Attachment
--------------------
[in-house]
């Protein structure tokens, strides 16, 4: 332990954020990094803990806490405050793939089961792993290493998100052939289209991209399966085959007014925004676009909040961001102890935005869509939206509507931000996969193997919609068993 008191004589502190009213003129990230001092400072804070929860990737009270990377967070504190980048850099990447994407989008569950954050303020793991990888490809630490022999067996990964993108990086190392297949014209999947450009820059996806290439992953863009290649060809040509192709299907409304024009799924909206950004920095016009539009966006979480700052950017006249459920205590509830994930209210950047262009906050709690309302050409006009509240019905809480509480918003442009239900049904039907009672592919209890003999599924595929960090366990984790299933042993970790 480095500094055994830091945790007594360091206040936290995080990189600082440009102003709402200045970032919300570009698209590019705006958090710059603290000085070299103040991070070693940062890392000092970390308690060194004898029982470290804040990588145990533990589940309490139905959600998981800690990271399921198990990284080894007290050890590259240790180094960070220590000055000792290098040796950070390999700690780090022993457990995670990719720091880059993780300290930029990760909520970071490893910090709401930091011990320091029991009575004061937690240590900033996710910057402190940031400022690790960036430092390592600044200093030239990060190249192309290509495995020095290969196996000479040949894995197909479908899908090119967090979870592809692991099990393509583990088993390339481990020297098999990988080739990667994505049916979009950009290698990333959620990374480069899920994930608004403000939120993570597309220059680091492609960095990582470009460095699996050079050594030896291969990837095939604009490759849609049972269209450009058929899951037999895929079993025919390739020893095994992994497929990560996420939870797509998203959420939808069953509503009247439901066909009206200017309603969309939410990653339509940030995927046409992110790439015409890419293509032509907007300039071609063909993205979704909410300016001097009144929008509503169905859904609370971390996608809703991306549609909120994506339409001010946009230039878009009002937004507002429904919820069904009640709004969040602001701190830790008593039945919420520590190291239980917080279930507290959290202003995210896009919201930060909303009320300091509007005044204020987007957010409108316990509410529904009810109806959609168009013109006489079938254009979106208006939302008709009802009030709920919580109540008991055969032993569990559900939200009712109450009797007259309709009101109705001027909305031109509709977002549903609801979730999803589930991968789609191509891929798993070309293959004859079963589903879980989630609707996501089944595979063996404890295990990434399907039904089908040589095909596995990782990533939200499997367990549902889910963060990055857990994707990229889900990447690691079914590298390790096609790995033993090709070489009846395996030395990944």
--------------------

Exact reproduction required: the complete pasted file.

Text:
[in-house]
């Protein structure tokens, strides 16, 4: 332990954020990094803990806490405050793939089961792993290493998100052939289209991209399966085959007014925004676009909040961001102890935005869509939206509507931000996969193997919609068993 008191004589502190009213003129990230001092400072804070929860990737009270990377967070504190980048850099990447994407989008569950954050303020793991990888490809630490022999067996990964993108990086190392297949014209999947450009820059996806290439992953863009290649060809040509192709299907409304024009799924909206950004920095016009539009966006979480700052950017006249459920205590509830994930209210950047262009906050709690309302050409006009509240019905809480509480918003442009239900049904039907009672592919209890003999599924595929960090366990984790299933042993970790 480095500094055994830091945790007594360091206040936290995080990189600082440009102003709402200045970032919300570009698209590019705006958090710059603290000085070299103040991070070693940062890392000092970390308690060194004898029982470290804040990588145990533990589940309490139905959600998981800690990271399921198990990284080894007290050890590259240790180094960070220590000055000792290098040796950070390999700690780090022993457990995670990719720091880059993780300290930029990760909520970071490893910090709401930091011990320091029991009575004061937690240590900033996710910057402190940031400022690790960036430092390592600044200093030239990060190249192309290509495995020095290969196996000479040949894995197909479908899908090119967090979870592809692991099990393509583990088993390339481990020297098999990988080739990667994505049916979009950009290698990333959620990374480069899920994930608004403000939120993570597309220059680091492609960095990582470009460095699996050079050594030896291969990837095939604009490759849609049972269209450009058929899951037999895929079993025919390739020893095994992994497929990560996420939870797509998203959420939808069953509503009247439901066909009206200017309603969309939410990653339509940030995927046409992110790439015409890419293509032509907007300039071609063909993205979704909410300016001097009144929008509503169905859904609370971390996608809703991306549609909120994506339409001010946009230039878009009002937004507002429904919820069904009640709004969040602001701190830790008593039945919420520590190291239980917080279930507290959290202003995210896009919201930060909303009320300091509007005044204020987007957010409108316990509410529904009810109806959609168009013109006489079938254009979106208006939302008709009802009030709920919580109540008991055969032993569990559900939200009712109450009797007259309709009101109705001027909305031109509709977002549903609801979730999803589930991968789609191509891929798993070309293959004859079963589903879980989630609707996501089944595979063996404890295990990434399907039904089908040589095909596995990782990533939200499997367990549902889910963060990055857990994707990229889900990447690691079914590298390790096609790995033993090709070489009846395996030395990944």